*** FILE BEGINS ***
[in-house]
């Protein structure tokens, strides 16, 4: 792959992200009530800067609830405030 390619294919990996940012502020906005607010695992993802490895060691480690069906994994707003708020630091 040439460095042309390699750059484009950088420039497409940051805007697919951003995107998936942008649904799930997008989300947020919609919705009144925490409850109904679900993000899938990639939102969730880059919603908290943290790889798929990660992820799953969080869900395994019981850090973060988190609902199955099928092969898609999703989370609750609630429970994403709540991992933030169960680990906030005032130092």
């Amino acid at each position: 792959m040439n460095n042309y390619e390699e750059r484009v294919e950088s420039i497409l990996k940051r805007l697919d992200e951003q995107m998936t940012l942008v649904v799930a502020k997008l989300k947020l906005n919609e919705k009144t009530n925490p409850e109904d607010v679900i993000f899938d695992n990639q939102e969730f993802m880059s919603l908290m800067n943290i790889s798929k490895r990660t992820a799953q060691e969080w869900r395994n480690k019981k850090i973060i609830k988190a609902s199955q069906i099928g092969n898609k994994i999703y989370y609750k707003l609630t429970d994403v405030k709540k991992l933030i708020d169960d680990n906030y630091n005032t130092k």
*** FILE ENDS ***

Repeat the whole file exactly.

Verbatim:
[in-house]
């Protein structure tokens, strides 16, 4: 792959992200009530800067609830405030 390619294919990996940012502020906005607010695992993802490895060691480690069906994994707003708020630091 040439460095042309390699750059484009950088420039497409940051805007697919951003995107998936942008649904799930997008989300947020919609919705009144925490409850109904679900993000899938990639939102969730880059919603908290943290790889798929990660992820799953969080869900395994019981850090973060988190609902199955099928092969898609999703989370609750609630429970994403709540991992933030169960680990906030005032130092």
């Amino acid at each position: 792959m040439n460095n042309y390619e390699e750059r484009v294919e950088s420039i497409l990996k940051r805007l697919d992200e951003q995107m998936t940012l942008v649904v799930a502020k997008l989300k947020l906005n919609e919705k009144t009530n925490p409850e109904d607010v679900i993000f899938d695992n990639q939102e969730f993802m880059s919603l908290m800067n943290i790889s798929k490895r990660t992820a799953q060691e969080w869900r395994n480690k019981k850090i973060i609830k988190a609902s199955q069906i099928g092969n898609k994994i999703y989370y609750k707003l609630t429970d994403v405030k709540k991992l933030i708020d169960d680990n906030y630091n005032t130092k």